Or ocean that frees your soul!

Remembered or forgotten
It’s not important!
Memory is like ash to ash, dust to dust!
Perception and consciousness,
Like clouds, once free
Will have no attachment!

Notes: Translation revised on 9 Jan 2012, and I would like to thank my friend, Susan Chua from Heinemann Southeast Asia, for her advices on grammatical etc...  Good writing is always re-writing, and good translation, goes the same way! Thanks! Susan!

Dexterine Ho Soo Miang

Thursday, December 22, 2011













小时候在大家庭过冬至是件大事,全家大小都动员搓汤圆! 耳濡母染搓汤圆过冬至! 年复一年的追随着。






Source of information: email from friend dated 21 Dec 2011

Wednesday, December 21, 2011

Readership of this blog

Since I added FlagCounter in May 201o, blog visitor from US is always leading and on top of other country visitors.

FlagCounter was introduced to me by Prof David Deterding

I was impressed by the large readership his blog attracted and with the example I see on his blog in Brunie, I was inspired to add the same to my blog when I return to Singapore (A big thanks to David!)

After installing the FlagCounter, I was puzzled that US readership is on top and Singapore is always second.

I do hope to see more Singapore visitors browsing my blog, and tonight, I was surprised to note that US reader number is the same as Singapore reader., i.e., 1426 or 29.2%!

The total number of visitors at the moment shown 8245 and the unique visitors are 4882. I think it is interesting to see the changes of readership periodically!

Thank you! Readers, for all your support!

Dexterine Ho Soo Miang

Tuesday, December 20, 2011

Respecting one another as individuals

As a society, we have come to a point where people too often treat one another as objects and opportunities, rather than as fellow human beings.

Respecting one another as individuals, or not doing so, seriously impacts the future for all of us.

-- Gail Pursell Elliott

In life, we keep relationship and make friends who respect us.

In any relationship or friendship, no one like to be treated as objects or opportunities.

If you are able to treat others like the way you like to be treated, you will be a good friend to many and have your friendship grow throughout your life time!

If you treat friends like objects and opportunities, and discarded them along your way when they are not your handy tools, you will have friends who makes you feel hurt as you are just tools, objects and opportunities to them.

What you have in your mind mirror outward. Birds of a feather flock together, and you will attract only like-minded.

You exercise your choice of friends and your friends will do the same!


Dexterine Ho Soo Miang

Monday, December 19, 2011

We are what we do now and then!

The secret of your future is hidden in your daily routine.

-- Mike Murdock


I remembered my ex-NIE colleague, Ms Ivy Soh said "We are what we eat!" in the coach during our China Educational Tour in the mid 1980's.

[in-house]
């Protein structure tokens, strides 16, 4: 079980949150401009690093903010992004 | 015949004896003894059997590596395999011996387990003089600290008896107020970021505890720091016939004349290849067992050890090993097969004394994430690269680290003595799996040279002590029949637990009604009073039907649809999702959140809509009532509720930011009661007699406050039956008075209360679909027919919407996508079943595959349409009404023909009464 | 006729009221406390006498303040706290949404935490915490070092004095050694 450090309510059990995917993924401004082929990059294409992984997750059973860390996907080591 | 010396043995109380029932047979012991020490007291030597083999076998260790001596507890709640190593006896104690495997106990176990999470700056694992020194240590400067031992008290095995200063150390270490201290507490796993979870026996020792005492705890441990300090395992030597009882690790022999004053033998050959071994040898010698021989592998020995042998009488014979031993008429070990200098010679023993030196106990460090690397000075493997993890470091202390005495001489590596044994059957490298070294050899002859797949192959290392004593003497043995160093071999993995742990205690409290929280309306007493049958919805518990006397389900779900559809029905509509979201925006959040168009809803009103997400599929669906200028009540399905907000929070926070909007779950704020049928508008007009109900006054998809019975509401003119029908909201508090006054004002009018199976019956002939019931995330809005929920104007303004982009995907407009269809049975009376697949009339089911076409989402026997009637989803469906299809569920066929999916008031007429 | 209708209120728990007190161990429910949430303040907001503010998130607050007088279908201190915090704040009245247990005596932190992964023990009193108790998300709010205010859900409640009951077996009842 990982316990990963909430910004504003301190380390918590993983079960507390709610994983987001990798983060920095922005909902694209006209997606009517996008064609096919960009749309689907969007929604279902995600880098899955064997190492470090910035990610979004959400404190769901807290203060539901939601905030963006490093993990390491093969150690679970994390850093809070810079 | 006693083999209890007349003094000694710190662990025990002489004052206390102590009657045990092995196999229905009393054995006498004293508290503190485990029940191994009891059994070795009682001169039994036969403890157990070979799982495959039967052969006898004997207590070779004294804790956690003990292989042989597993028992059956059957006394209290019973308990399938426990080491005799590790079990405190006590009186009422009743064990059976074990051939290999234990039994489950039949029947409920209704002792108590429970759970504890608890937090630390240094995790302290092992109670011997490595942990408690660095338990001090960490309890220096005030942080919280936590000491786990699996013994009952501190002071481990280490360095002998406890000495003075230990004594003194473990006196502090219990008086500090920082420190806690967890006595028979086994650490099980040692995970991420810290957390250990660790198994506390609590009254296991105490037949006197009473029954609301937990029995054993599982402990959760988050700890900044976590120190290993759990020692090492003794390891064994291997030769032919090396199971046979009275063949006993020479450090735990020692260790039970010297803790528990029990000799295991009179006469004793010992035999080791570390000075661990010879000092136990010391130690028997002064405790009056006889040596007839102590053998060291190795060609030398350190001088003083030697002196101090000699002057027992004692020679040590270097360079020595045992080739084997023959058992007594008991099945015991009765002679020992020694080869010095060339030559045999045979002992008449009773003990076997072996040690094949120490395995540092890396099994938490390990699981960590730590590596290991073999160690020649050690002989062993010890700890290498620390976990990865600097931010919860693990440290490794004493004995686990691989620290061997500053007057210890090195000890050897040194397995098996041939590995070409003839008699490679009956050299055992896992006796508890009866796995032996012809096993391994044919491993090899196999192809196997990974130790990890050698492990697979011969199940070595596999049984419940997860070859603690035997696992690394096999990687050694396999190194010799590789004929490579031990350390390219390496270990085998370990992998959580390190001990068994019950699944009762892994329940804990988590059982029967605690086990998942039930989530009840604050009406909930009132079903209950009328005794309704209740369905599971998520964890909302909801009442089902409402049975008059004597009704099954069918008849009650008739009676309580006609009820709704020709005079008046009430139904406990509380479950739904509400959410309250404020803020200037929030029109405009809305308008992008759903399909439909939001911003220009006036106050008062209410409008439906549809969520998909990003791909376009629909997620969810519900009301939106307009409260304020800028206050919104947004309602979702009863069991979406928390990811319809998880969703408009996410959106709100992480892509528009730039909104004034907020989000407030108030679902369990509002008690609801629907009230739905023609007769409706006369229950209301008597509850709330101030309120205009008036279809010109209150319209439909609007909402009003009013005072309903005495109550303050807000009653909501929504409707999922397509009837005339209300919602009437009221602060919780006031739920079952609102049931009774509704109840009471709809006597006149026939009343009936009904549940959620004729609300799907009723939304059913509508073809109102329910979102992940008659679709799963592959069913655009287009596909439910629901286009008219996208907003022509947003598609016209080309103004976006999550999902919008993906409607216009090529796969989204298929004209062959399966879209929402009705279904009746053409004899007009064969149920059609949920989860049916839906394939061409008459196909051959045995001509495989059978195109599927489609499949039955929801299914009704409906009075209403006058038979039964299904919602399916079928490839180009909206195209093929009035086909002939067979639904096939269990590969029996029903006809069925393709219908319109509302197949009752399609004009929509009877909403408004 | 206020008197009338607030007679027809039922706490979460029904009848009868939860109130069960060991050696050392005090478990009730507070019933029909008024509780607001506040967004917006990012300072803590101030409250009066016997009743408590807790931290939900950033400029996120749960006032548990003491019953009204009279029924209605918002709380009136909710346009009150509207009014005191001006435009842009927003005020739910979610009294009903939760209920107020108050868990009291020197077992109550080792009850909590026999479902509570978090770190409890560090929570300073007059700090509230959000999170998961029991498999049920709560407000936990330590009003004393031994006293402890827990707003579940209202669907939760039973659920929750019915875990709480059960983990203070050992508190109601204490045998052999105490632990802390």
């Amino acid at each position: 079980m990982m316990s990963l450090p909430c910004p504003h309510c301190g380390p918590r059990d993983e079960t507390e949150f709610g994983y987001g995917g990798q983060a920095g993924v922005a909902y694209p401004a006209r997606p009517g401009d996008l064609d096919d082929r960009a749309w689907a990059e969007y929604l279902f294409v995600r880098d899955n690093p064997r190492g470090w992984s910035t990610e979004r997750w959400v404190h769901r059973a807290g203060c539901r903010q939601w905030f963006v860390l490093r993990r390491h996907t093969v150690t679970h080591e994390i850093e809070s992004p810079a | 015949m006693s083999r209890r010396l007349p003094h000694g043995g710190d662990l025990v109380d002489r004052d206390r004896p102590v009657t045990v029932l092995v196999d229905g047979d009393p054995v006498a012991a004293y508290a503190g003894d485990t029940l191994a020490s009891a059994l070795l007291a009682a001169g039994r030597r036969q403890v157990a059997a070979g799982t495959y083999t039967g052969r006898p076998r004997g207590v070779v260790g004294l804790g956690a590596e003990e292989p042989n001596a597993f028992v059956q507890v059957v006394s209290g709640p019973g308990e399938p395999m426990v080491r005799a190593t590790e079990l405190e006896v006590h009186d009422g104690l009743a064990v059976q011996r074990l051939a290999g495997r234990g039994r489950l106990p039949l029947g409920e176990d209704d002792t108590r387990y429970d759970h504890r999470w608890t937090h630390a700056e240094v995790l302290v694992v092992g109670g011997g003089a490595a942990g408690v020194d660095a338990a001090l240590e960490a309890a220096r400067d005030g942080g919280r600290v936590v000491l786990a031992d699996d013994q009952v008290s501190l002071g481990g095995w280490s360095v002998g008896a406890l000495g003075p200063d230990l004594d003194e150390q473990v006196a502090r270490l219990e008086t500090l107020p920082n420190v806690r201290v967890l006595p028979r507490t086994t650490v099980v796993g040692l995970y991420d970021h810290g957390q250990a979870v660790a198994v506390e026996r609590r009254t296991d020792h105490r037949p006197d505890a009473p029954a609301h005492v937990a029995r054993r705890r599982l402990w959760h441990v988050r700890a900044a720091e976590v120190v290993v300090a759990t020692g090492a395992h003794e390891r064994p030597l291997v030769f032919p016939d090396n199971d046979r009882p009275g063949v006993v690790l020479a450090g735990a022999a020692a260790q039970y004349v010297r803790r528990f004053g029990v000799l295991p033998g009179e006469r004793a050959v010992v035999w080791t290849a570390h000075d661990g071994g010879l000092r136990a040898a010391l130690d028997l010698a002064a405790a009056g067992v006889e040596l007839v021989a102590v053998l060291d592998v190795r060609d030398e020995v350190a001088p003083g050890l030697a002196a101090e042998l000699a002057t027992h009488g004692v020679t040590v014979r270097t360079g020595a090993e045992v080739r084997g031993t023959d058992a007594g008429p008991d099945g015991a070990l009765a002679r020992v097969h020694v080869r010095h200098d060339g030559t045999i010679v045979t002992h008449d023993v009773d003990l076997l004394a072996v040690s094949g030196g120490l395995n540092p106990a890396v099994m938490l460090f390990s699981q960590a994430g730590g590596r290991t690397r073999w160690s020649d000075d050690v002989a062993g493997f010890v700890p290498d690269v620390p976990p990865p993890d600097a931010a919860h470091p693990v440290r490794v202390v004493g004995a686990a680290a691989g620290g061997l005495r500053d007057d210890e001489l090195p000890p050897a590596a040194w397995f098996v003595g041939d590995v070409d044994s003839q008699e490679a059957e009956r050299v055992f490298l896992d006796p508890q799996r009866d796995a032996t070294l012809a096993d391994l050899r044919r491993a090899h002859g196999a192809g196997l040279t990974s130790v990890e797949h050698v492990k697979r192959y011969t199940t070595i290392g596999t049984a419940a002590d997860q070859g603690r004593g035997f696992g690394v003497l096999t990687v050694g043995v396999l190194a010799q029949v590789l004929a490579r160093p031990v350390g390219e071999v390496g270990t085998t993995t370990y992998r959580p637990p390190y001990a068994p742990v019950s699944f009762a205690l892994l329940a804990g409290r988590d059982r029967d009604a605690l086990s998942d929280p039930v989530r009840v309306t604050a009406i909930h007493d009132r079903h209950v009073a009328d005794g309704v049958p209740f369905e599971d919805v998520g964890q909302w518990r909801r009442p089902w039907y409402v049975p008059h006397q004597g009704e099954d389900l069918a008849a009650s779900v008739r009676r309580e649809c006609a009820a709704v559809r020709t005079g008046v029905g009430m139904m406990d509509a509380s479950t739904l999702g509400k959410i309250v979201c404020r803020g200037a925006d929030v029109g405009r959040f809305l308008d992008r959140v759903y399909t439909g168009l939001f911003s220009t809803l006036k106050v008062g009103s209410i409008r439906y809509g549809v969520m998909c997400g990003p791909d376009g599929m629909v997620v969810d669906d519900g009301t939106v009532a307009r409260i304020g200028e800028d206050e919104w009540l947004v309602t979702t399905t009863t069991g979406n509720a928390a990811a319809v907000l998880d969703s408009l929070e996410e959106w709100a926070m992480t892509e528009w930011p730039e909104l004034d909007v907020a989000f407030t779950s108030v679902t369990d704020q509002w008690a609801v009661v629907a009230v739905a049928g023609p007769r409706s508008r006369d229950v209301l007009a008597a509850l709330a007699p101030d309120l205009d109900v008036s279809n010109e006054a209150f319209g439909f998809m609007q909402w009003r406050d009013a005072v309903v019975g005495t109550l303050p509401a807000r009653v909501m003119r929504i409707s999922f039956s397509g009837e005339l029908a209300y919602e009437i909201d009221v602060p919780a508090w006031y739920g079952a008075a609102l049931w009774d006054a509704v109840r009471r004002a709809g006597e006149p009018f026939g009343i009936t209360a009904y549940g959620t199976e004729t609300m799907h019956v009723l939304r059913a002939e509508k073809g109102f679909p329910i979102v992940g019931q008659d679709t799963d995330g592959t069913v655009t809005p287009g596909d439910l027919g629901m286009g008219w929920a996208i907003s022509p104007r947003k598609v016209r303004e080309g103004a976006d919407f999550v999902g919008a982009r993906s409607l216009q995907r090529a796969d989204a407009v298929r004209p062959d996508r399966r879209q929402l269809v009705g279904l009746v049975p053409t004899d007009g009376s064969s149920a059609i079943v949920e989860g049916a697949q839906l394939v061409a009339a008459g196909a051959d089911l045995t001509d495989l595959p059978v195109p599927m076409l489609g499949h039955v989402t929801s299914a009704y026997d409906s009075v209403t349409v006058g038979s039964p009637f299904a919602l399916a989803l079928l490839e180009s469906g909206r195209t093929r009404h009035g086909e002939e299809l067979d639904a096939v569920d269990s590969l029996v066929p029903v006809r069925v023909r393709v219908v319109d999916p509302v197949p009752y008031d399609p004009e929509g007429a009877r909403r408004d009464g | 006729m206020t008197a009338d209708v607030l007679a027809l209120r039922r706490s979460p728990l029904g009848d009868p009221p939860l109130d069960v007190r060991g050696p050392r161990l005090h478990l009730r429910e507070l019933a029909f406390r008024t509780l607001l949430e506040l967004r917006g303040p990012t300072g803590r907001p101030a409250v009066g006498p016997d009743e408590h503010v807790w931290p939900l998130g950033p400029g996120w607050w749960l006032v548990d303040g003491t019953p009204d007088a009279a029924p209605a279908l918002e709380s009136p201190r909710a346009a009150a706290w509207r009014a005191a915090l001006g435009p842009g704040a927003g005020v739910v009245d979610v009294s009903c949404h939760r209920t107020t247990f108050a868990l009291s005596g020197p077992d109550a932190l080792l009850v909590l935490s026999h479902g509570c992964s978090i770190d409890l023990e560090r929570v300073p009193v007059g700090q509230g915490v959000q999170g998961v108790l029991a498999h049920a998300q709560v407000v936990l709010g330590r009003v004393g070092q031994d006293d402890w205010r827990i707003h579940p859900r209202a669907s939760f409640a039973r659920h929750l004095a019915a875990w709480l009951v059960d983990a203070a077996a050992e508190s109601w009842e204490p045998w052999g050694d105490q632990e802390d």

I see her wisdom in the words she shared with the tourmates. Hence since then, I am observing this phrase daily!

In general, we are what we do now and then! Everything goes in a cycle and some cycle are within your own control.

If you what to find the cause of what you have now, look at your daily routine now and then, the answer is there!

If you do not want the same outcome, just change your daily routine from now on.

It is just as simple!

Yet, habit takes time to change and if you embark on making the change, you know how difficult or easy to you!


Dexterine Ho Soo Miang

Sunday, December 18, 2011

Do it extraordinarily well

Success is doing ordinary things extraordinarily well.

-- Jim Rohn

Librarianship is an ordinary job to most of the common folk. Just be able to read and enjoy reading, you will be a librarian.

Nevertheless, most of the librarians who are outstanding among the peers, have walk the ordinary path with extraordinarily commitment!

In fact, in any career, you can be a successful person by doing the ordinary daily routine extraordinary well!

Try your best and be successful, at least, you feel that you are!

Try it everyday, you will be!


Dexterine Ho Soo Miang

Saturday, December 17, 2011

Rules of work: simplicity, harmony and opportunity.

Three Rules of Work:

Out of clutter find simplicity;

from discord find harmony;

in the middle of difficulty lies opportunity.

- Albert Einstein

Friday, December 16, 2011

Organization and Creativity

Sometime, I have to hack my way through lots of clutter and disarray, and I know it's time to clean things up.

If the mess gets into my way and prohibits my work flow, that mess is not what I usually claimed: "organized" or "creative" mess.

At this point, I will make organization my own system priority. That can be a major or minor project depending on the needs and time available.

Since I cannot get much done on that day without finding a path to access what I needed, that is the time I have to focus on things that are unwanted "mess" and change it to "organized mess" or "creative mess".

When I get my "organized" or "creative" mess settled on that day, I will be very pleased and contented to navigate through the "organized or creative path" even though other may find the area remains in chaos.

I think it is hard for other to understand the concept of focus with "organized" or "creative" mess around one surrounding/environment, unless whose people are like-minded.

I like to live in the clear environment, yet have high tolerance for seeing and working with "mess" on my desk.